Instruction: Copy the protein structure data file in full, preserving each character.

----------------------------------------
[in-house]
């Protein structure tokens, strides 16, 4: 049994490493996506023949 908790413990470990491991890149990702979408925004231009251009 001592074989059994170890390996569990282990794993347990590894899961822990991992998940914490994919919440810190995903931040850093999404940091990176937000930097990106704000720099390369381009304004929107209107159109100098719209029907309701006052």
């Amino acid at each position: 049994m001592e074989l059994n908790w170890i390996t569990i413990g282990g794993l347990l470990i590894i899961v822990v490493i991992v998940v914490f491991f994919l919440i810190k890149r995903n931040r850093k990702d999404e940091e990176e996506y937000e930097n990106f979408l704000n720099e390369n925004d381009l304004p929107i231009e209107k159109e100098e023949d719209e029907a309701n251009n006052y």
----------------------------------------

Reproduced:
[in-house]
């Protein structure tokens, strides 16, 4: 049994490493996506023949 908790413990470990491991890149990702979408925004231009251009 001592074989059994170890390996569990282990794993347990590894899961822990991992998940914490994919919440810190995903931040850093999404940091990176937000930097990106704000720099390369381009304004929107209107159109100098719209029907309701006052």
């Amino acid at each position: 049994m001592e074989l059994n908790w170890i390996t569990i413990g282990g794993l347990l470990i590894i899961v822990v490493i991992v998940v914490f491991f994919l919440i810190k890149r995903n931040r850093k990702d999404e940091e990176e996506y937000e930097n990106f979408l704000n720099e390369n925004d381009l304004p929107i231009e209107k159109e100098e023949d719209e029907a309701n251009n006052y």